The Glens of Stone – Episode 02

Simultaneously the two women unclasped their hands and the crib soared forward, toppling into space. They waited for a few seconds, then, gripping each other for support, they gingerly stepped to the cliff edge and peered downwards. Of the crib there was no sign, but as they scanned the roiling water below they made out a patch of white swaddling clothes undulating on the surface.

“Come,” Ann urged, grasping Meg by the shoulder. “Let’s get back.”

Once indoors they removed their coats and shawls, and while Meg revived the listless peat fire Ann made hot milk. Only then did they sit down. At last, Ann looked up at the wall clock.

“Time’s passing. Best get the lass ready.”

Together they returned to the upstairs room where the young woman still lay in a deep but restless sleep. They bundled her up in the bedclothes and wrapped a towel lightly around her neck and head.

“That should do her, poor soul,” Meg said, close to tears.

* * * *

As dawn broke McLean barged into the kitchen and greedily swallowed the bread and ham meal the women had prepared.

“Everything attended to?” he snarled. “The babe’s been done away with?”

Both women nodded.

“Right, I’ll be on my way. I’ve set up the horse and carriage. Give me a hand.”

Minutes later all three carried the inert woman down the stairs and into the cobbled courtyard. There she was bundled into the open carriage and covered with a heap of ragged blankets. McLean climbed aboard.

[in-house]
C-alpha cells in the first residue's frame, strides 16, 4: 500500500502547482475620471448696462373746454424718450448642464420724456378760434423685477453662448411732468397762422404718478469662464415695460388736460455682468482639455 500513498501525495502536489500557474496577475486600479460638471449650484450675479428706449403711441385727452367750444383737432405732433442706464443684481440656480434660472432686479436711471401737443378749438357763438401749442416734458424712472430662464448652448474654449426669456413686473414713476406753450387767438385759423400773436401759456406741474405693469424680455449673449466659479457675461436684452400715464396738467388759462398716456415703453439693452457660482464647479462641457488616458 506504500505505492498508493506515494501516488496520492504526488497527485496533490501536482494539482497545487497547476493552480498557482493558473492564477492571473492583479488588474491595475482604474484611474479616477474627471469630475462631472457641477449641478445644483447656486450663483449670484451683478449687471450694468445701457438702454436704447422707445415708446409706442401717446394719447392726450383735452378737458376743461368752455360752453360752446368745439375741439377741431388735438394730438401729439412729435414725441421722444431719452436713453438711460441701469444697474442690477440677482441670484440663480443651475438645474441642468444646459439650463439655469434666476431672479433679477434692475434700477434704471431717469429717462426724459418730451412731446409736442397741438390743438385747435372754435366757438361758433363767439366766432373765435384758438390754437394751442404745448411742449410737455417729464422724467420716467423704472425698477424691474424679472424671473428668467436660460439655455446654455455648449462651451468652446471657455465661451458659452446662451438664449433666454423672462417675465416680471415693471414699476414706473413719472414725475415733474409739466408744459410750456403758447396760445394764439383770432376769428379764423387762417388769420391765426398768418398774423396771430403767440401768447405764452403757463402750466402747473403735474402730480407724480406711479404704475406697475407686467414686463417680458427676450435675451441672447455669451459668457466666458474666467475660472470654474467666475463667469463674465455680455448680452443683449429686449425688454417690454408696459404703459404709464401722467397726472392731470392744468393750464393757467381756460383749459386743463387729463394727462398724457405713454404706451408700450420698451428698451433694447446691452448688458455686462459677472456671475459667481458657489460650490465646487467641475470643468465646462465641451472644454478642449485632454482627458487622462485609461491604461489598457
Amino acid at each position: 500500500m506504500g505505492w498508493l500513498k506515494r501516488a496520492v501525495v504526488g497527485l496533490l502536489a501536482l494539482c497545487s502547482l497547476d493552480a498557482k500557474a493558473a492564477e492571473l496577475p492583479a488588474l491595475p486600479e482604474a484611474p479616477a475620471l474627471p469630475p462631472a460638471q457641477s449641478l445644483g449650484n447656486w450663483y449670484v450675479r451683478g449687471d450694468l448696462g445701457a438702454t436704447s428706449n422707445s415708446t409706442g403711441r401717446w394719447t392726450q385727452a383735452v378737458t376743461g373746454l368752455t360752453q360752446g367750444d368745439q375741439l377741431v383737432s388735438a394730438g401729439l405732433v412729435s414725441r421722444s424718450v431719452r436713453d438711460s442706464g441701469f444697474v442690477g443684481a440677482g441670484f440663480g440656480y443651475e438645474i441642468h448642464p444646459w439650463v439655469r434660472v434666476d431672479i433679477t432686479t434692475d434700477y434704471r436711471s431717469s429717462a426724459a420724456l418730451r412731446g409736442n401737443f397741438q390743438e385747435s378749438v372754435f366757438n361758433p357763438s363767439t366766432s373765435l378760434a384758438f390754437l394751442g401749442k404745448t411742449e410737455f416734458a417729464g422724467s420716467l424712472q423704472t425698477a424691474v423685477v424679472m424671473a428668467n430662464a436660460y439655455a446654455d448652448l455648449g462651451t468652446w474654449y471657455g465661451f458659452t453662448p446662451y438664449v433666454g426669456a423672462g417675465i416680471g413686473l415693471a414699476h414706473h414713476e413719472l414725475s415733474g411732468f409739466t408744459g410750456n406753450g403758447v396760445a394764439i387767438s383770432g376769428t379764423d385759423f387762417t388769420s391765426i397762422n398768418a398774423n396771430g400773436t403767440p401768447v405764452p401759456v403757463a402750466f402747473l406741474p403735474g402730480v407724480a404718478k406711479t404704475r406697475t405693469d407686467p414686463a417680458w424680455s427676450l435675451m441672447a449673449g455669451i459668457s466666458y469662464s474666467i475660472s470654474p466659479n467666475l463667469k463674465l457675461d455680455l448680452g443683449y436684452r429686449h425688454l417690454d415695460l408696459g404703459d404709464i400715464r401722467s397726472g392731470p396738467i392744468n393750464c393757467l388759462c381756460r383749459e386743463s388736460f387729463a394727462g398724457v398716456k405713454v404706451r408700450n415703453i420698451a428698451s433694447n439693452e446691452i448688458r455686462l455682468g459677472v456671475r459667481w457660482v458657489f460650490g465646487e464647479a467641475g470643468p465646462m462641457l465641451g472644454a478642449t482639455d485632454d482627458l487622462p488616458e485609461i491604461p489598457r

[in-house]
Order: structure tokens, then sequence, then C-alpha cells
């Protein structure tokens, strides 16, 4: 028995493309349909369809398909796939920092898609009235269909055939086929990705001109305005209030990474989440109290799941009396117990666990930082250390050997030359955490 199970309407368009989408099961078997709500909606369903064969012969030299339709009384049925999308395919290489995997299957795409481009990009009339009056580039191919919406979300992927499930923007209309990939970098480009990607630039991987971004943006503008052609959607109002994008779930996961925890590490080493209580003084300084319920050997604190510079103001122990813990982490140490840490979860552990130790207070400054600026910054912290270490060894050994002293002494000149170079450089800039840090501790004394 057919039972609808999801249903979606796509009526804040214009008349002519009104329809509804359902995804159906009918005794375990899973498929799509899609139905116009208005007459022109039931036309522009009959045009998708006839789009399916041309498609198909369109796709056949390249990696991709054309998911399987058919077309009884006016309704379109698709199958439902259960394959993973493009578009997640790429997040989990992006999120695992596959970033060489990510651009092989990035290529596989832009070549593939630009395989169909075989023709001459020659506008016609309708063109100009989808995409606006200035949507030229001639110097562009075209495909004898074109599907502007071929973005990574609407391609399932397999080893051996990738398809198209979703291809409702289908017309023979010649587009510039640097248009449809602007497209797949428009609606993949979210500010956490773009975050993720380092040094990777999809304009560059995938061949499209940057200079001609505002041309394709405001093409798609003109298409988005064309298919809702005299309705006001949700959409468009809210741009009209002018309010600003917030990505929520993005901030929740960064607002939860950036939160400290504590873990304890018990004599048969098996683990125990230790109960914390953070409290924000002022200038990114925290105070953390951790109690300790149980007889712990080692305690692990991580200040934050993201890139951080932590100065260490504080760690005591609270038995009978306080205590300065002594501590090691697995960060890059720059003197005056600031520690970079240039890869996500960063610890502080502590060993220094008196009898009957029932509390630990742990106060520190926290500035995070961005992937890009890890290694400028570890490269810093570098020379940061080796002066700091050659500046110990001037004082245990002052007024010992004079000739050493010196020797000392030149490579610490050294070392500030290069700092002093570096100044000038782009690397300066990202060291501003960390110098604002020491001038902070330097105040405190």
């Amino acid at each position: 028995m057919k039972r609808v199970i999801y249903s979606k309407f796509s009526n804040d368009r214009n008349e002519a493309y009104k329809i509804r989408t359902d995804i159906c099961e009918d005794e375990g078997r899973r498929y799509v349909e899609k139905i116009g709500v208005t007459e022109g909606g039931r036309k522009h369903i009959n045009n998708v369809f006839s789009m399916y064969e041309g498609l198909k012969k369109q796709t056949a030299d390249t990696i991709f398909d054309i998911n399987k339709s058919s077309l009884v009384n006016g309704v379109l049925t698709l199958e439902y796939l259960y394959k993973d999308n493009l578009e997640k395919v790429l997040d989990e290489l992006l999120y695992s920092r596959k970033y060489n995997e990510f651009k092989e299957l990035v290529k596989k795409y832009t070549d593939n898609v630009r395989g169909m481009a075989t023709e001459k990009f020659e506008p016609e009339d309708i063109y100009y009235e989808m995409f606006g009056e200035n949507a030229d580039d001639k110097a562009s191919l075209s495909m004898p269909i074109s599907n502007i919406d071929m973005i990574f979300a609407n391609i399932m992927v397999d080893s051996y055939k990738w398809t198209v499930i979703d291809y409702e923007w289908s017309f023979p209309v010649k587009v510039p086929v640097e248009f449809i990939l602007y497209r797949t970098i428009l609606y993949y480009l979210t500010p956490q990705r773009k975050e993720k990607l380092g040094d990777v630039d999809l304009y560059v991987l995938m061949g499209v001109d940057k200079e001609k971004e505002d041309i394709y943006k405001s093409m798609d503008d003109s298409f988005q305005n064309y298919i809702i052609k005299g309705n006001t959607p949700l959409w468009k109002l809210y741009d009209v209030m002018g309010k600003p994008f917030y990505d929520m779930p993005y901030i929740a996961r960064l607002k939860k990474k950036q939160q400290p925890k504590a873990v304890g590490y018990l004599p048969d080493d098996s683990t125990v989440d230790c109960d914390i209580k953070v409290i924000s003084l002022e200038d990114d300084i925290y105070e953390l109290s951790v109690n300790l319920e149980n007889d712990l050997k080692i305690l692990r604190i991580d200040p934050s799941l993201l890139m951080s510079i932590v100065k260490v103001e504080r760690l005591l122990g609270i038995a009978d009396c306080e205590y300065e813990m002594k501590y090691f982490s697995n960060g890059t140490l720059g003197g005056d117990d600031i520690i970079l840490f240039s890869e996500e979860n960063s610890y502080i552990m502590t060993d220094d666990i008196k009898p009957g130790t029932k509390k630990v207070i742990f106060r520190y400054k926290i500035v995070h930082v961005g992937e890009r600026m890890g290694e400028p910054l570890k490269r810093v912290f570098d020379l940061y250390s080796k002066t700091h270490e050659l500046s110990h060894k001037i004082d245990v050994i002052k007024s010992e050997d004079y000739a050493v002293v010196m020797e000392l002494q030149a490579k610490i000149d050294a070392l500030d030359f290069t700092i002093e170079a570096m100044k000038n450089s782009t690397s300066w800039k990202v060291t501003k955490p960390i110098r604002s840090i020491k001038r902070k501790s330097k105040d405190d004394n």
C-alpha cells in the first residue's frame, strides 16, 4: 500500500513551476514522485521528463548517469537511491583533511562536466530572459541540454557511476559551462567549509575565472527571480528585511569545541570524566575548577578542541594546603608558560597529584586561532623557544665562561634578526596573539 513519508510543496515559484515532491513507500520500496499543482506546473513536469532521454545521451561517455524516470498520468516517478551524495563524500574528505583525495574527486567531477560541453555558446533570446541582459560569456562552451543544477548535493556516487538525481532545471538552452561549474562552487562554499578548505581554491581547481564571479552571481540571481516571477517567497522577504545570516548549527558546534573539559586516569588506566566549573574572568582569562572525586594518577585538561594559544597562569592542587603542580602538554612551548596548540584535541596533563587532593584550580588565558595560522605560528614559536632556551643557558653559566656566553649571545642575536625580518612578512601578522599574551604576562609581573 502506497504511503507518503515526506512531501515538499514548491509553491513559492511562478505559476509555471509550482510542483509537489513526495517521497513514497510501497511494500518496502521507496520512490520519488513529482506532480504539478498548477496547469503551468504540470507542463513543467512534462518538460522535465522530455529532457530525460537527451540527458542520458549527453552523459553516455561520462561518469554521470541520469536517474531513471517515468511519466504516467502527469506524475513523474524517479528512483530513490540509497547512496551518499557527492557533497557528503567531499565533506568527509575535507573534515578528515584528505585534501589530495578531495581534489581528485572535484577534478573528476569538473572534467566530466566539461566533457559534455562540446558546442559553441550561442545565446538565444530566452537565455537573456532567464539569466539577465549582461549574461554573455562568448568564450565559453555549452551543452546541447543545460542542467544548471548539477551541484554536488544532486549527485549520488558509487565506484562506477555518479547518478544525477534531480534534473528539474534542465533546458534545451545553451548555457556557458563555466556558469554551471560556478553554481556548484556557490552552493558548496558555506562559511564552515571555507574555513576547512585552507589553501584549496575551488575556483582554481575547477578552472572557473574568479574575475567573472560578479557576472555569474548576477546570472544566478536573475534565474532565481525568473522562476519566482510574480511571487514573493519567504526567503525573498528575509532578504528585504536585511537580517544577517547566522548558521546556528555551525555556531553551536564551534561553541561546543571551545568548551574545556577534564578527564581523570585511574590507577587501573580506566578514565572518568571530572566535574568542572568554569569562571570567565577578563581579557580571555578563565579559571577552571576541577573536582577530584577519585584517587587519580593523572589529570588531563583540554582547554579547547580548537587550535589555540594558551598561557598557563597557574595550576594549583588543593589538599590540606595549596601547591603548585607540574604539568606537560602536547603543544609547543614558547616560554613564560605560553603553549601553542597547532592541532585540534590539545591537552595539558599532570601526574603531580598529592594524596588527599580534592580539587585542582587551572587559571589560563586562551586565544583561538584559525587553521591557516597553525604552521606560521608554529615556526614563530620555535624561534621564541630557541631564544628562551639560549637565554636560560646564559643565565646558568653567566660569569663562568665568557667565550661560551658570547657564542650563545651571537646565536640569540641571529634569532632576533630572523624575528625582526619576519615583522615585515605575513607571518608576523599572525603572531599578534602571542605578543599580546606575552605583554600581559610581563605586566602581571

“A carriage will collect you in two days. Clear up here and leave no trace of our presence. You’ll be taken back to Aberdeen and then given a final payment.”

“Aye, Mr McLean,” the women chorused.

Scowling, he stared down at them.

“God help you if either of you breathes a word of what’s taken place here. You’ll hae me and others tae answer to. Better still, you can face the gibbet for what you’ve done.”

With that he cracked his whip and steered the carriage out through the courtyard.

Back in the damp, dank kitchen the women sat and faced each other.

“We’ve a lot on our consciences now, haven’t we?” Ann sighed.

The other nodded.

“God help us, Ann,” she moaned. “What have we done? What possessed us?”

“We did what was best, Meg,” her companion replied, “for all concerned. Only time will tell if we were wrong.”

Abigail Phillips

Abbie is the newest member of the fiction team at the "Friend." She loves how varied the role is - every day is different and there is always a new story to read. She is keen to work closely with established writers and discover new writers, too.